Church of England rejects women bishops

The Northern Echo: UNHAPPY RESULT: The Right Reverend Justin Welby, Bishop of Durham and incoming Archbishop of Cantebury, background, looks on as Dr Rowan Williams, the outgoing Archbishop of Canterbury is given a hug after church vote rejects women as bishops UNHAPPY RESULT: The Right Reverend Justin Welby, Bishop of Durham and incoming Archbishop of Cantebury, background, looks on as Dr Rowan Williams, the outgoing Archbishop of Canterbury is given a hug after church vote rejects women as bishops

CHURCH of England leaders last night rejected plans to introduce women bishops – despite backing for the historic proposal from the next Archbishop of Canterbury.

Senior clergy in the region said the decision had left the Church of England looking ridiculous.

The proposal needed two-thirds in each of the governing General Synod’s three houses – bishops, clergy and laity.

The votes were 44 for and two against in the house of bishops, 148 for and 45 against in the house of clergy, and 132 for and 74 against in the house of laity, meaning the laity vote fell just short.

The Very Reverend Michael Sadgrove, the Dean of Durham, said last night he was utterly dismayed by the decision.

“It leaves us looking ridiculous – we will be laughed at,” he added.

“I think there will be people who will simply leave the church because they can’t see a future in a place where women aren’t given senior positions.”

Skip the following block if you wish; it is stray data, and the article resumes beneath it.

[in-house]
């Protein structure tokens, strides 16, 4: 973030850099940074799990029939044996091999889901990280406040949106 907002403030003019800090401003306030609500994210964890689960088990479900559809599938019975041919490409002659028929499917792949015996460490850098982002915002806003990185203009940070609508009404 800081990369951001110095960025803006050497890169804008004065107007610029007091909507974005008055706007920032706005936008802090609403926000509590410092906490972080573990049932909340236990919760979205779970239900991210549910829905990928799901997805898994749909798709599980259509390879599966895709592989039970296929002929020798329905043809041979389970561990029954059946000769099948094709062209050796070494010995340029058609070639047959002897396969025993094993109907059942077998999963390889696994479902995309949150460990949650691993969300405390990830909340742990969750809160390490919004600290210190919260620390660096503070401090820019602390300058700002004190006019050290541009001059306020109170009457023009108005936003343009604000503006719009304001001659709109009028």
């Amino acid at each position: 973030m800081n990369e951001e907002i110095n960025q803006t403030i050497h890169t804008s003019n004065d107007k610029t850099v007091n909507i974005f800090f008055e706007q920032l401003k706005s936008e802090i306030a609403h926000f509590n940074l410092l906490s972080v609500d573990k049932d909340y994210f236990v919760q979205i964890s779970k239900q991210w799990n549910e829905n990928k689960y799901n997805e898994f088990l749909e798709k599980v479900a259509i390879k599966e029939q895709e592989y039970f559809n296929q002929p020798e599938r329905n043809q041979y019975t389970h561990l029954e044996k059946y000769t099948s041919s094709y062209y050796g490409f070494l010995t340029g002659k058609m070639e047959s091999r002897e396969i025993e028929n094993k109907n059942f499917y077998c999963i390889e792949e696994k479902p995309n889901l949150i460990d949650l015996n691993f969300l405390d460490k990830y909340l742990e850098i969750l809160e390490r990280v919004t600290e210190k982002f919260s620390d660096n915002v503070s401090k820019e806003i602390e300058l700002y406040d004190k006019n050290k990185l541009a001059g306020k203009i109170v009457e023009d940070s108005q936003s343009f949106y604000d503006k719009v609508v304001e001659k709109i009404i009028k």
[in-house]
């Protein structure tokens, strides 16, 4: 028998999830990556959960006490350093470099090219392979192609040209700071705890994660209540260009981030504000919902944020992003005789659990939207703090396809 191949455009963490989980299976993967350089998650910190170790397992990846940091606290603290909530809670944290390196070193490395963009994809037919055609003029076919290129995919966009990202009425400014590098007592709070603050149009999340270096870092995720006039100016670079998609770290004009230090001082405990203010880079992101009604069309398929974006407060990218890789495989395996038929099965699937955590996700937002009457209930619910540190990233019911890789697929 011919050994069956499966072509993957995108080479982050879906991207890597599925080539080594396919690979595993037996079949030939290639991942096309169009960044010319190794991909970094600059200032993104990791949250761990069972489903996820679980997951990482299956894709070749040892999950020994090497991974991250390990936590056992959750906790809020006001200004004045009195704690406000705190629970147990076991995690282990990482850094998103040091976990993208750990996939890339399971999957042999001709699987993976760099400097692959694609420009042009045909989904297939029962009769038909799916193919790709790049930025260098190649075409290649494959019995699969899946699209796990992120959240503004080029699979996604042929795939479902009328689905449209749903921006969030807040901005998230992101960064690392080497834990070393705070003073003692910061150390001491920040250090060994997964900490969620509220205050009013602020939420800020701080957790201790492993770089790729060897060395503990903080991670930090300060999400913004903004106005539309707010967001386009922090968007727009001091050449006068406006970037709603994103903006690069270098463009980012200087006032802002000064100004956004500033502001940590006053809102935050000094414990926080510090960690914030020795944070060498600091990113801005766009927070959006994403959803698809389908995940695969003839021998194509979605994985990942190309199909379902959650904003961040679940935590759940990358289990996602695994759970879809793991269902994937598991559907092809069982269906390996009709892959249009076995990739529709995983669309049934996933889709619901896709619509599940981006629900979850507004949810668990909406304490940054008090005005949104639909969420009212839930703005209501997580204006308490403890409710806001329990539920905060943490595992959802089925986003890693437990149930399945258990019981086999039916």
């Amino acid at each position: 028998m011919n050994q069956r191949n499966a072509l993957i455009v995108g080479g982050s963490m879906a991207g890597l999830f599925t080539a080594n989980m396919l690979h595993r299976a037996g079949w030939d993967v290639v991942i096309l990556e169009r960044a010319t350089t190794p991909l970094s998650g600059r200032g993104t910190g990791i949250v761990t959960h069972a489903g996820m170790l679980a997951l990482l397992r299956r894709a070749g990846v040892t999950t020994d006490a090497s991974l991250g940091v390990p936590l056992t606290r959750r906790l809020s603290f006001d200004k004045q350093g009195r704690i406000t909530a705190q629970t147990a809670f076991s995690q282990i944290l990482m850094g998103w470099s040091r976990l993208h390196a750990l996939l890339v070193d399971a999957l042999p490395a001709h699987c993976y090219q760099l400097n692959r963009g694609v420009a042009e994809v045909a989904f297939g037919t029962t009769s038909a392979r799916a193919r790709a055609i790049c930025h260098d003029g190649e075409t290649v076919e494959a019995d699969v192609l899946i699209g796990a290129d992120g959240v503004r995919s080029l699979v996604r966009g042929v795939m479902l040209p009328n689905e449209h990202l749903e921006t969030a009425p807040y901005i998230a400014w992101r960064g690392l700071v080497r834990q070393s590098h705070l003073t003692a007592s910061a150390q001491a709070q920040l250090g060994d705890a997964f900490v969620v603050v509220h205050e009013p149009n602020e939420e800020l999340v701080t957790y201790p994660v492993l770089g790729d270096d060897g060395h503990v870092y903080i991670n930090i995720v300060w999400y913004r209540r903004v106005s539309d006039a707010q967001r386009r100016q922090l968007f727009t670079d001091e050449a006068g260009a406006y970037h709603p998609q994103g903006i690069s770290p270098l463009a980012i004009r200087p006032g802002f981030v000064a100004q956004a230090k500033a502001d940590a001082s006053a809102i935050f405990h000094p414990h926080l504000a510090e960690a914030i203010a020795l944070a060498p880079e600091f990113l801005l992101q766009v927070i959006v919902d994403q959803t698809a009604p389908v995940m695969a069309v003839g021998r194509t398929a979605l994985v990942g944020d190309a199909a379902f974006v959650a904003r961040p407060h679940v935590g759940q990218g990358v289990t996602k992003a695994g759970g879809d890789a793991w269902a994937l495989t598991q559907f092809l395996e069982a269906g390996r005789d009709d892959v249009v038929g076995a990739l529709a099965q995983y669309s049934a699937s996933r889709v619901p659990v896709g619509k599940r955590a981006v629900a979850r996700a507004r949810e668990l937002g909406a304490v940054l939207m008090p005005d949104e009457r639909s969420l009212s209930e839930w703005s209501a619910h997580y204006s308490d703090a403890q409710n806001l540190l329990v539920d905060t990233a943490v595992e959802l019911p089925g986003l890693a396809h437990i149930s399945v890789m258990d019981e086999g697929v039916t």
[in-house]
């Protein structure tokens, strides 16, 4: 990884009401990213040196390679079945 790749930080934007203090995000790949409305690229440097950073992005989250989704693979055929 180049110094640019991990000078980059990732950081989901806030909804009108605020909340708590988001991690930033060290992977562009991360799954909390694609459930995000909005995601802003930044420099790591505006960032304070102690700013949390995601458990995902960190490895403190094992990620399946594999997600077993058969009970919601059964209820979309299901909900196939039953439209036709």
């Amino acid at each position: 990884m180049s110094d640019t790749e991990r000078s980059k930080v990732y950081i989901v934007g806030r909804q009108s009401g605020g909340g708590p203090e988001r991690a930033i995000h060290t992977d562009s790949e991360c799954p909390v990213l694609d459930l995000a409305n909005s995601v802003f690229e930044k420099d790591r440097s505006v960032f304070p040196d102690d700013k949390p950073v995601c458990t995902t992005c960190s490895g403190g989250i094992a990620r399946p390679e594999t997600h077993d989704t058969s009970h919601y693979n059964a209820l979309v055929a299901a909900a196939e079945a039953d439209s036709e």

Dr Miranda Threlfall-Holmes, vicar of Belmont and Pittington, near Durham City, has been a prominent campaigner for women bishops.

She described the decision as insane.

She said: “I’m very disappointed.

We will continue the debate and waste another five or ten years – I would have thought the Church of England had better things to do quite frankly. It’s flabbergasting.”

Before the vote, the Bishop of Durham – the next archbishop of Canterbury – Justin Welby – made an impassioned plea to the General Synod to approve the legislation, insisting the Church of England must finish the job on female ordination, but promising to protect those who remain opposed.

He said: “It is time to finish the job and vote for this measure.

“But, also, the Church of England needs to show how to develop the mission of the church in a way that demonstrates we can manage diversity of view without division.

Diversity in amity; not diversity in enmity.”

Referring to the additional code of practice which would have been drawn up to allow alternative episcopal oversight for those who do not want women bishops, he added: “I am personally deeply committed – and believe that fellow bishops are also – to ensuring as far as I am able that what we promise today and later in the code of conduct is carried out faithfully in spirit as well as in letter.”

Yesterday’s vote was seen as Bishop Welby’s first major test.

Last week, 325 traditional clergy signed an open letter warning that allowing women bishops would severely prejudice their ministries and lead irrevocably to deep fractures within the Church.

However, more than 1,000 clergy and senior laity signed an open letter published by Rev Dr Threlfall- Holmes, in which she urged the Synod to back the change.

Controversy had centred on the provisions for parishes opposed to women bishops to request supervision by a stand-in male bishop. The vote was seen as the Church of England’s most important decision since allowing women priests 20 years ago.

The Right Reverend John Packer, Bishop of Ripon and Leeds, said: “I am bitterly disappointed by the Synod result.

“I believed we had evolved a piece of legislation which was both positive in affirming women and their ministry as bishops, but which at the same time made proper provision for those who in all conscience could not accept this.”